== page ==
Captain America: The Winter Soldier (Review #3)


It’s good to be back. No, I’m not quoting Tony Stark, I’m expressing my joy about seeing a solid Marvel Studios project after a year of mediocrity. For me, they didn’t get it right with Iron Man 3, Thor: The Dark World or Agents of S.H.I.E.L.D., but Marvel Studios has a slam dunk with Captain America: The Winter Soldier. They didn’t shatter the glass like they did with The Avengers, but it’s a slam dunk nonetheless.

If you’re looking for a sequel identical to the style of the first installment, you’re not in luck. This isn’t the super glossy 1940s period piece that captured the fighting spirit of the American people during World War II. There’s no swing music or colorful propaganda ads. That optimistic spirit is gone in exchange for a movie with a darker, sometimes eerie, tone. But it’s a refreshing change from the other one-liner-riddled Marvel project.

And this is the perfect setting for Steve Rogers (Chris Evans). You have to imagine that the culture shock would be almost unbearable for someone in his circumstances. The writers, Christopher Markus and Stephen McFeely, could have gone for the obvious here, “Let’s show Captain America try to navigate an iPhone or play the Captain America video game.” To be honest, that would’ve been pretty funny and the writers may have missed a few comedic opportunities, but this film looks at the bigger picture. It looks at an America that’s fractured and that might care more about security, based on fear, than on freedom. It’s not ‘us vs. them’ like in World War II, it’s ‘us vs. us vs. them vs. who knows’. This is a great challenge for the good captain; if the barrage of bullets won’t stop him, his disillusionment might.


Rogers’ paranoia gets to him early on when, during a rescue mission, he realizes he wasn’t briefed on the data extraction element. He’s also unimpressed when Nick Fury (Samuel L. Jackson) tells him about Project Insight which involves three helicarriers designed to pre-emptively eliminate threats. And, like most of the world around Steve, S.H.I.E.L.D. isn’t what it seems. Fury warns him to trust no one. The organization has threats on the inside and these threats are linked to the Winter Soldier, who, in turn, is linked to Steve’s past. What is this organization and what do they want? That’s what Captain America needs to find out.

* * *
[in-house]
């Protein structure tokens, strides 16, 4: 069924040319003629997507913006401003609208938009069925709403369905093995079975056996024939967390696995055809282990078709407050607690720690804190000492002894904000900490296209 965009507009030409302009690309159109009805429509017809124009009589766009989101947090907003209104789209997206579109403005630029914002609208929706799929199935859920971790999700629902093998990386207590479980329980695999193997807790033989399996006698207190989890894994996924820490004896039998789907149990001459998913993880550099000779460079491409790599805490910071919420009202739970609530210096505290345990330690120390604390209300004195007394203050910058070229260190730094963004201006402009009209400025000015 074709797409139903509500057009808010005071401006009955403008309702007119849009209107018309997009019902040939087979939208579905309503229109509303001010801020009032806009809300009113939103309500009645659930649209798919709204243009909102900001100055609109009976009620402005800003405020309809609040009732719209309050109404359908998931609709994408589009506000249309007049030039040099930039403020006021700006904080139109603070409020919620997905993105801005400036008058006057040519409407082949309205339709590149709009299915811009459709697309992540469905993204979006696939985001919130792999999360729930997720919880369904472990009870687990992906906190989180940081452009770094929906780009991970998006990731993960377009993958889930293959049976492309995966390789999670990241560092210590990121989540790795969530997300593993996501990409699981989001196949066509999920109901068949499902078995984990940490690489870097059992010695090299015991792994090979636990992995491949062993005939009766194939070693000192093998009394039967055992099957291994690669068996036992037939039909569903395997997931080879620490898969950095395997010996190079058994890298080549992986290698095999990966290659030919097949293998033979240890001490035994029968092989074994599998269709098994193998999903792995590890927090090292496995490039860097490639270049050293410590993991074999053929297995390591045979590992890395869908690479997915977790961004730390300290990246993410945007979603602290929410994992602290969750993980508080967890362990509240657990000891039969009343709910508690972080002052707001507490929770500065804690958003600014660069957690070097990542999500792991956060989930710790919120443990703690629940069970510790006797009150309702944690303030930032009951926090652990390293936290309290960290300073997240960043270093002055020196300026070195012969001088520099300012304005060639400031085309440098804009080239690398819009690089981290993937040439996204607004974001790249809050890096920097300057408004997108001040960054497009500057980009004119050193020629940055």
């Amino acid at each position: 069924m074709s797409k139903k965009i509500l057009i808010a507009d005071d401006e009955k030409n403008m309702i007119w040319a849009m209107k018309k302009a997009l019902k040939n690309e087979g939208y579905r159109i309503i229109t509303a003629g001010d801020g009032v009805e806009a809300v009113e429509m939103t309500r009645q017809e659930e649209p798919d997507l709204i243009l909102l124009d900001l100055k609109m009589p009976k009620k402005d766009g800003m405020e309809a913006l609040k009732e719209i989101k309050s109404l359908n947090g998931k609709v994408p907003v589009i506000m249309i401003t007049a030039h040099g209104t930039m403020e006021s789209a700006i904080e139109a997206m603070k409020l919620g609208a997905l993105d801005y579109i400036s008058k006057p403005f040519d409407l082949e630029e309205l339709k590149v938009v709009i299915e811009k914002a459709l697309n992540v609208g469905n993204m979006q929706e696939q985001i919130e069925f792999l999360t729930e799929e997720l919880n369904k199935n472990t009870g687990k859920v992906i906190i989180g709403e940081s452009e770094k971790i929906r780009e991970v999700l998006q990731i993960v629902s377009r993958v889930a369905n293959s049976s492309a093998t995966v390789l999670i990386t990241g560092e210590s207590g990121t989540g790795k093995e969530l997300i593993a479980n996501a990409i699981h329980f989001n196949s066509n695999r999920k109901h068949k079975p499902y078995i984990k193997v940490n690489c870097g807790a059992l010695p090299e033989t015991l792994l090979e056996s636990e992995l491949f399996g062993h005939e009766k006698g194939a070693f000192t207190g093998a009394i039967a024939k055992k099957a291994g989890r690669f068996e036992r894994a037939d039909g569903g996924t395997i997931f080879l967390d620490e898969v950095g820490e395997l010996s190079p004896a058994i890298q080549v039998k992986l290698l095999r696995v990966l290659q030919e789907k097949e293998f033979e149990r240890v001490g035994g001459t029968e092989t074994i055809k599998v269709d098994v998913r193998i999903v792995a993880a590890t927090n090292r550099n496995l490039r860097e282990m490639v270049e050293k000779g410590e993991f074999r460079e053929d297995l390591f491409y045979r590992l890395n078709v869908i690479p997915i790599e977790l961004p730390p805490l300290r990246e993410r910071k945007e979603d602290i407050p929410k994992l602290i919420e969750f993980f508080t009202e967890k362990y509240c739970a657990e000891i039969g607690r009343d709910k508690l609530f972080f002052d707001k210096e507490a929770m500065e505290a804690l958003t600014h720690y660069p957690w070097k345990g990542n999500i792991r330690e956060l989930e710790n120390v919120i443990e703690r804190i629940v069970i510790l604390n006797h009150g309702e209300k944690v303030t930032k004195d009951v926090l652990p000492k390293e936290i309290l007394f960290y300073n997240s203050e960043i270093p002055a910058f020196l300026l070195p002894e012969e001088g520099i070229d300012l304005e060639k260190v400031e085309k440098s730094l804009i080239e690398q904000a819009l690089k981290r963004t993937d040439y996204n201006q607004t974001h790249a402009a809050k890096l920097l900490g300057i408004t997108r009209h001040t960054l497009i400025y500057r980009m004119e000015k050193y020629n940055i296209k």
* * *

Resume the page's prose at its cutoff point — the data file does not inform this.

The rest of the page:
The fact that he’s branded a fugitive upon withholding information from senior official Alexander Peirce, played by the legendary Robert Redford, hinders his progress. It’s shocking that Marvel managed to snag Redford, but it’s a very welcome addition. He breezes through the role of a man whose allegiance is ambiguous, but even if he played a vampire or zombie he’d still provide class to the picture.

The Winter Soldier feels more like a political thriller than a super hero film at times. Cap’s on the run from his own people and he doesn’t know whom to trust. There’s conspiracy, political factions, fact-finding and stealth. The threats aren’t cartoonish nor are they simply isolated to one mad super villain, but are a variety of threats that apply to the United States of today. That realism is what gives the movie its sense of dread. It’s too bad the film has to end in the stereotypical, huge-vehicles-being-blown-up fashion. A smaller climax might have suited the tone of the film better, but at least the ending provides the viewers with one of the rare tear jerker scenes in the epic series and, of course, some fine action.


Thank God this fine action doesn’t overwhelm. It comes along only when necessary, and directors Anthony and Joe Russo know when to pull back when things look like they’re getting out of hand. The movie has several impressive fight scenes, but it could stand to lose some of the shaky camera techniques and quick cuts; I suggest perfecting the choreography and letting it shine in clear, coherent shots rather than obscuring it. The sparse action also allows for some intimate, character-building scenes as when Steve Rogers meets Sam Wilson, The Falcon (Anthony Mackie) in the first scenes of the movie, lapping him multiple times while out for a run.

Sam’s a former Pararescueman trained by the military in aerial combat using a specially designed wing pack. He also counsels other veterans who have PTSD. Naturally, Sam’s drawn to the legendary Captain America and they form a charming bond. He’s recruited by Steve and becomes somewhat of a sidekick much like in the comics. He’s a very likable character and his wings are always fun to see even when it’s completely obvious at times when the CGI ends and the live action begins during his flights. The Black Widow (Scarlett Johansson) joins the boys on their mission, providing some fine comedic relief, especially when recommending ladies for Steve.


I’ll admit I’ve never been the biggest proponent of the casting choice for Captain America. Chris Evans seemed too young and immature for the role. Captain America is the paternal figure of the Marvel Universe who garners respect from virtually everyone, even Wolverine. I didn’t see that in Evans. But I have to admit, as he ages and matures, both in real life and in the film, he owns the role more and more. And he’s one of the reasons why Captain America: The Winter Soldier is such a fine piece of entertainment.

Grade: A-

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Glen Ilnicki
Glen Ilnicki 271 posts

Glen has been reading comic books and playing video games his whole life. His unhealthy passion, however, is for film. He currently resides in Ottawa, Canada.